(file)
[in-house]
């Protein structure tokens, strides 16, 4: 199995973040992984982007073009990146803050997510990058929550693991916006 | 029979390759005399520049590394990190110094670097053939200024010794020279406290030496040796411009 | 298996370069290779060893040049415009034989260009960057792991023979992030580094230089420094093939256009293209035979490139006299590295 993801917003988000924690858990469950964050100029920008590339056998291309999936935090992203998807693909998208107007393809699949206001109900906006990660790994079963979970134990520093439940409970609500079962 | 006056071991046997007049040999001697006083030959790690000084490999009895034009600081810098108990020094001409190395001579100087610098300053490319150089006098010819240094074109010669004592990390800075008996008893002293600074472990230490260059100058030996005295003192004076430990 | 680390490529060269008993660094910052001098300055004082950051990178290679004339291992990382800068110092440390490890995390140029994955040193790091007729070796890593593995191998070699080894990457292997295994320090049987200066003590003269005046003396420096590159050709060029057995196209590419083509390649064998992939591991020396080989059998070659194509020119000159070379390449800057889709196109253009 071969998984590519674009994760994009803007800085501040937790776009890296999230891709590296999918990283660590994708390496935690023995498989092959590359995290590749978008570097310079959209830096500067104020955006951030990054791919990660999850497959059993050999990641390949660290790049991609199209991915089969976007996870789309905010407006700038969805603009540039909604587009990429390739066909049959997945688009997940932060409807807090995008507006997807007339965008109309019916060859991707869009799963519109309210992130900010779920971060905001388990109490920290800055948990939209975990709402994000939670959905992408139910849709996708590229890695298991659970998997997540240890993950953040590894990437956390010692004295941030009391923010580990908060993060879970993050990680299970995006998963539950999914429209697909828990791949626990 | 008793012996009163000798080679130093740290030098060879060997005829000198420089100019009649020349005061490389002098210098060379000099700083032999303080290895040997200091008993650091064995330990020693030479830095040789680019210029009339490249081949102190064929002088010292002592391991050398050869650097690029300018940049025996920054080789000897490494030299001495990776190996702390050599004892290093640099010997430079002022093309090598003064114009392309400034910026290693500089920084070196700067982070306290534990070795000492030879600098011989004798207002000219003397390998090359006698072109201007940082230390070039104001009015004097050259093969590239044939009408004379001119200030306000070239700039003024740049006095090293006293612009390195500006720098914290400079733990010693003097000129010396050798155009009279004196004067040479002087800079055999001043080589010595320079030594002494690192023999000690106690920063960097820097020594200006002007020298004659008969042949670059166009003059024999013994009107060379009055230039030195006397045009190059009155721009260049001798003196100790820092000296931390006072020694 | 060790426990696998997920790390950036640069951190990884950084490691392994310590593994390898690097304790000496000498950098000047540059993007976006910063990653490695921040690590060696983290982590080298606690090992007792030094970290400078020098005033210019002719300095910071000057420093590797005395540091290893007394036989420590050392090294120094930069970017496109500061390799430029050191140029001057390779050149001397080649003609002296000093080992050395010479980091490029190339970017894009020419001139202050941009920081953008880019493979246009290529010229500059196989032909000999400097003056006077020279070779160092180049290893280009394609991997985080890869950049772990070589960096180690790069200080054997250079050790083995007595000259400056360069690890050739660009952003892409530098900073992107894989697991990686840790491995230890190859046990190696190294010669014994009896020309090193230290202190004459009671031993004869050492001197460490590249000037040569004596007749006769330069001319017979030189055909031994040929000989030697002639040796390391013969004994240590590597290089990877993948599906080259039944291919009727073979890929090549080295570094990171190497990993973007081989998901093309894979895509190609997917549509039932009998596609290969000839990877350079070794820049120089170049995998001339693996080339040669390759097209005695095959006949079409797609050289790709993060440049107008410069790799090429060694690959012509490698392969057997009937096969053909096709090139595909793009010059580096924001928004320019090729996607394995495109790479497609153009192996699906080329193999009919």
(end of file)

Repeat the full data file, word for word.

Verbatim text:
[in-house]
């Protein structure tokens, strides 16, 4: 199995973040992984982007073009990146803050997510990058929550693991916006 | 029979390759005399520049590394990190110094670097053939200024010794020279406290030496040796411009 | 298996370069290779060893040049415009034989260009960057792991023979992030580094230089420094093939256009293209035979490139006299590295 993801917003988000924690858990469950964050100029920008590339056998291309999936935090992203998807693909998208107007393809699949206001109900906006990660790994079963979970134990520093439940409970609500079962 | 006056071991046997007049040999001697006083030959790690000084490999009895034009600081810098108990020094001409190395001579100087610098300053490319150089006098010819240094074109010669004592990390800075008996008893002293600074472990230490260059100058030996005295003192004076430990 | 680390490529060269008993660094910052001098300055004082950051990178290679004339291992990382800068110092440390490890995390140029994955040193790091007729070796890593593995191998070699080894990457292997295994320090049987200066003590003269005046003396420096590159050709060029057995196209590419083509390649064998992939591991020396080989059998070659194509020119000159070379390449800057889709196109253009 071969998984590519674009994760994009803007800085501040937790776009890296999230891709590296999918990283660590994708390496935690023995498989092959590359995290590749978008570097310079959209830096500067104020955006951030990054791919990660999850497959059993050999990641390949660290790049991609199209991915089969976007996870789309905010407006700038969805603009540039909604587009990429390739066909049959997945688009997940932060409807807090995008507006997807007339965008109309019916060859991707869009799963519109309210992130900010779920971060905001388990109490920290800055948990939209975990709402994000939670959905992408139910849709996708590229890695298991659970998997997540240890993950953040590894990437956390010692004295941030009391923010580990908060993060879970993050990680299970995006998963539950999914429209697909828990791949626990 | 008793012996009163000798080679130093740290030098060879060997005829000198420089100019009649020349005061490389002098210098060379000099700083032999303080290895040997200091008993650091064995330990020693030479830095040789680019210029009339490249081949102190064929002088010292002592391991050398050869650097690029300018940049025996920054080789000897490494030299001495990776190996702390050599004892290093640099010997430079002022093309090598003064114009392309400034910026290693500089920084070196700067982070306290534990070795000492030879600098011989004798207002000219003397390998090359006698072109201007940082230390070039104001009015004097050259093969590239044939009408004379001119200030306000070239700039003024740049006095090293006293612009390195500006720098914290400079733990010693003097000129010396050798155009009279004196004067040479002087800079055999001043080589010595320079030594002494690192023999000690106690920063960097820097020594200006002007020298004659008969042949670059166009003059024999013994009107060379009055230039030195006397045009190059009155721009260049001798003196100790820092000296931390006072020694 | 060790426990696998997920790390950036640069951190990884950084490691392994310590593994390898690097304790000496000498950098000047540059993007976006910063990653490695921040690590060696983290982590080298606690090992007792030094970290400078020098005033210019002719300095910071000057420093590797005395540091290893007394036989420590050392090294120094930069970017496109500061390799430029050191140029001057390779050149001397080649003609002296000093080992050395010479980091490029190339970017894009020419001139202050941009920081953008880019493979246009290529010229500059196989032909000999400097003056006077020279070779160092180049290893280009394609991997985080890869950049772990070589960096180690790069200080054997250079050790083995007595000259400056360069690890050739660009952003892409530098900073992107894989697991990686840790491995230890190859046990190696190294010669014994009896020309090193230290202190004459009671031993004869050492001197460490590249000037040569004596007749006769330069001319017979030189055909031994040929000989030697002639040796390391013969004994240590590597290089990877993948599906080259039944291919009727073979890929090549080295570094990171190497990993973007081989998901093309894979895509190609997917549509039932009998596609290969000839990877350079070794820049120089170049995998001339693996080339040669390759097209005695095959006949079409797609050289790709993060440049107008410069790799090429060694690959012509490698392969057997009937096969053909096709090139595909793009010059580096924001928004320019090729996607394995495109790479497609153009192996699906080329193999009919």